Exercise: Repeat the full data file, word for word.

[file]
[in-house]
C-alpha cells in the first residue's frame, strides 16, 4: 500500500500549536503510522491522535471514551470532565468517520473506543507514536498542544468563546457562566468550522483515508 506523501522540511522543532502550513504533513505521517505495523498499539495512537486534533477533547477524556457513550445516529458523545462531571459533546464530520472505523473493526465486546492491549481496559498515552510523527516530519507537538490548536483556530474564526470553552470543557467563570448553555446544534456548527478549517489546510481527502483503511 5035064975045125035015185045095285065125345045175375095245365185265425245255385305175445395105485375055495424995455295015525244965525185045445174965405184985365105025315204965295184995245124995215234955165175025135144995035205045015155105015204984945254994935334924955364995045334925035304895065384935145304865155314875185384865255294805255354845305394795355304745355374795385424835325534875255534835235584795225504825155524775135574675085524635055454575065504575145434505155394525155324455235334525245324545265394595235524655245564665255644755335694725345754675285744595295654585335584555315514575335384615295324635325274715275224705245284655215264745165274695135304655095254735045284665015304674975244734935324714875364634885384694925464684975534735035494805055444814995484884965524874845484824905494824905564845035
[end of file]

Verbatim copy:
[in-house]
C-alpha cells in the first residue's frame, strides 16, 4: 500500500500549536503510522491522535471514551470532565468517520473506543507514536498542544468563546457562566468550522483515508 506523501522540511522543532502550513504533513505521517505495523498499539495512537486534533477533547477524556457513550445516529458523545462531571459533546464530520472505523473493526465486546492491549481496559498515552510523527516530519507537538490548536483556530474564526470553552470543557467563570448553555446544534456548527478549517489546510481527502483503511 5035064975045125035015185045095285065125345045175375095245365185265425245255385305175445395105485375055495424995455295015525244965525185045445174965405184985365105025315204965295184995245124995215234955165175025135144995035205045015155105015204984945254994935334924955364995045334925035304895065384935145304865155314875185384865255294805255354845305394795355304745355374795385424835325534875255534835235584795225504825155524775135574675085524635055454575065504575145434505155394525155324455235334525245324545265394595235524655245564665255644755335694725345754675285744595295654585335584555315514575335384615295324635325274715275224705245284655215264745165274695135304655095254735045284665015304674975244734935324714875364634885384694925464684975534735035494805055444814995484884965524874845484824905494824905564845035